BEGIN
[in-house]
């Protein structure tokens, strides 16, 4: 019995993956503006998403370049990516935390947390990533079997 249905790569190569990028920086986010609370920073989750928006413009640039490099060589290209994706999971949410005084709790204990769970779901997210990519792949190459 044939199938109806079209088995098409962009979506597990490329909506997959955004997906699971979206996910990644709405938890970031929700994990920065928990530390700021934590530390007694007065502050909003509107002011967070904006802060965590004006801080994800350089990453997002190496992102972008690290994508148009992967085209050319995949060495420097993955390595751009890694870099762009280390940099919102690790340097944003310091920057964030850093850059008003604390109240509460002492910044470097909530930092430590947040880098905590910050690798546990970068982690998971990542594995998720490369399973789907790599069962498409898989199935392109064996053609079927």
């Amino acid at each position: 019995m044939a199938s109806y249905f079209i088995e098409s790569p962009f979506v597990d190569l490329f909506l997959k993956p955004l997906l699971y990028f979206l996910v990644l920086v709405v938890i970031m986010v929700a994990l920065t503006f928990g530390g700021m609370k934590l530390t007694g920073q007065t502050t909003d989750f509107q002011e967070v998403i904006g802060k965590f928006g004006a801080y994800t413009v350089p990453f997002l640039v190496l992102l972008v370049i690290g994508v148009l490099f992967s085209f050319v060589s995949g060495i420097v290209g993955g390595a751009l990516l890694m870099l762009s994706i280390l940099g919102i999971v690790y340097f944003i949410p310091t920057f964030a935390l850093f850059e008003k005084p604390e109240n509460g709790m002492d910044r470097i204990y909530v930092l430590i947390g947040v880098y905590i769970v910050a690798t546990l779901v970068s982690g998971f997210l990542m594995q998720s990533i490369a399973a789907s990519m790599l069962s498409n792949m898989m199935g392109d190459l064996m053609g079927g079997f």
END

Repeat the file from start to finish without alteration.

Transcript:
[in-house]
């Protein structure tokens, strides 16, 4: 019995993956503006998403370049990516935390947390990533079997 249905790569190569990028920086986010609370920073989750928006413009640039490099060589290209994706999971949410005084709790204990769970779901997210990519792949190459 044939199938109806079209088995098409962009979506597990490329909506997959955004997906699971979206996910990644709405938890970031929700994990920065928990530390700021934590530390007694007065502050909003509107002011967070904006802060965590004006801080994800350089990453997002190496992102972008690290994508148009992967085209050319995949060495420097993955390595751009890694870099762009280390940099919102690790340097944003310091920057964030850093850059008003604390109240509460002492910044470097909530930092430590947040880098905590910050690798546990970068982690998971990542594995998720490369399973789907790599069962498409898989199935392109064996053609079927």
């Amino acid at each position: 019995m044939a199938s109806y249905f079209i088995e098409s790569p962009f979506v597990d190569l490329f909506l997959k993956p955004l997906l699971y990028f979206l996910v990644l920086v709405v938890i970031m986010v929700a994990l920065t503006f928990g530390g700021m609370k934590l530390t007694g920073q007065t502050t909003d989750f509107q002011e967070v998403i904006g802060k965590f928006g004006a801080y994800t413009v350089p990453f997002l640039v190496l992102l972008v370049i690290g994508v148009l490099f992967s085209f050319v060589s995949g060495i420097v290209g993955g390595a751009l990516l890694m870099l762009s994706i280390l940099g919102i999971v690790y340097f944003i949410p310091t920057f964030a935390l850093f850059e008003k005084p604390e109240n509460g709790m002492d910044r470097i204990y909530v930092l430590i947390g947040v880098y905590i769970v910050a690798t546990l779901v970068s982690g998971f997210l990542m594995q998720s990533i490369a399973a789907s990519m790599l069962s498409n792949m898989m199935g392109d190459l064996m053609g079927g079997f």